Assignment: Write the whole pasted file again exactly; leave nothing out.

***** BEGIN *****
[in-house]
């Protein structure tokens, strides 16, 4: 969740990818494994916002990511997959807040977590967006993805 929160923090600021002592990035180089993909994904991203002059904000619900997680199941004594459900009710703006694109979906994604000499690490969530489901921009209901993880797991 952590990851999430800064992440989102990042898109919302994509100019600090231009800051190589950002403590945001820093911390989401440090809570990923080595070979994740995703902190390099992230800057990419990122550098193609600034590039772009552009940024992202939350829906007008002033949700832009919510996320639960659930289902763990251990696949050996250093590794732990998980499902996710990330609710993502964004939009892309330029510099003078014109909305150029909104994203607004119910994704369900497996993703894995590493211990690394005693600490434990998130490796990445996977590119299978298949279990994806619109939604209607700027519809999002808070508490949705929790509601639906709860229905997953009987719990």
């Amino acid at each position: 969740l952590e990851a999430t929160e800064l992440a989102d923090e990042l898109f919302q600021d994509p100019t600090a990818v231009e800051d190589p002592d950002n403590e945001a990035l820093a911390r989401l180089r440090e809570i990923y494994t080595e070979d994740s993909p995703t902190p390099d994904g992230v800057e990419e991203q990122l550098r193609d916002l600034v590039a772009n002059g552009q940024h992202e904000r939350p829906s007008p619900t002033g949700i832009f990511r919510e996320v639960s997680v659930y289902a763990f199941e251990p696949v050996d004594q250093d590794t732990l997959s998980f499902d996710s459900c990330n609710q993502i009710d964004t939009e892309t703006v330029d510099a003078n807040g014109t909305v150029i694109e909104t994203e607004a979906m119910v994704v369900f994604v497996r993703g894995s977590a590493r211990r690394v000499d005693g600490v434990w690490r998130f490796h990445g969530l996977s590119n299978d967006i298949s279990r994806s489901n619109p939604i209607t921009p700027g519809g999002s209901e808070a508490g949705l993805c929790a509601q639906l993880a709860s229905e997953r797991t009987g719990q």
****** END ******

[in-house]
């Protein structure tokens, strides 16, 4: 969740990818494994916002990511997959807040977590967006993805 929160923090600021002592990035180089993909994904991203002059904000619900997680199941004594459900009710703006694109979906994604000499690490969530489901921009209901993880797991 952590990851999430800064992440989102990042898109919302994509100019600090231009800051190589950002403590945001820093911390989401440090809570990923080595070979994740995703902190390099992230800057990419990122550098193609600034590039772009552009940024992202939350829906007008002033949700832009919510996320639960659930289902763990251990696949050996250093590794732990998980499902996710990330609710993502964004939009892309330029510099003078014109909305150029909104994203607004119910994704369900497996993703894995590493211990690394005693600490434990998130490796990445996977590119299978298949279990994806619109939604209607700027519809999002808070508490949705929790509601639906709860229905997953009987719990």
């Amino acid at each position: 969740l952590e990851a999430t929160e800064l992440a989102d923090e990042l898109f919302q600021d994509p100019t600090a990818v231009e800051d190589p002592d950002n403590e945001a990035l820093a911390r989401l180089r440090e809570i990923y494994t080595e070979d994740s993909p995703t902190p390099d994904g992230v800057e990419e991203q990122l550098r193609d916002l600034v590039a772009n002059g552009q940024h992202e904000r939350p829906s007008p619900t002033g949700i832009f990511r919510e996320v639960s997680v659930y289902a763990f199941e251990p696949v050996d004594q250093d590794t732990l997959s998980f499902d996710s459900c990330n609710q993502i009710d964004t939009e892309t703006v330029d510099a003078n807040g014109t909305v150029i694109e909104t994203e607004a979906m119910v994704v369900f994604v497996r993703g894995s977590a590493r211990r690394v000499d005693g600490v434990w690490r998130f490796h990445g969530l996977s590119n299978d967006i298949s279990r994806s489901n619109p939604i209607t921009p700027g519809g999002s209901e808070a508490g949705l993805c929790a509601q639906l993880a709860s229905e997953r797991t009987g719990q």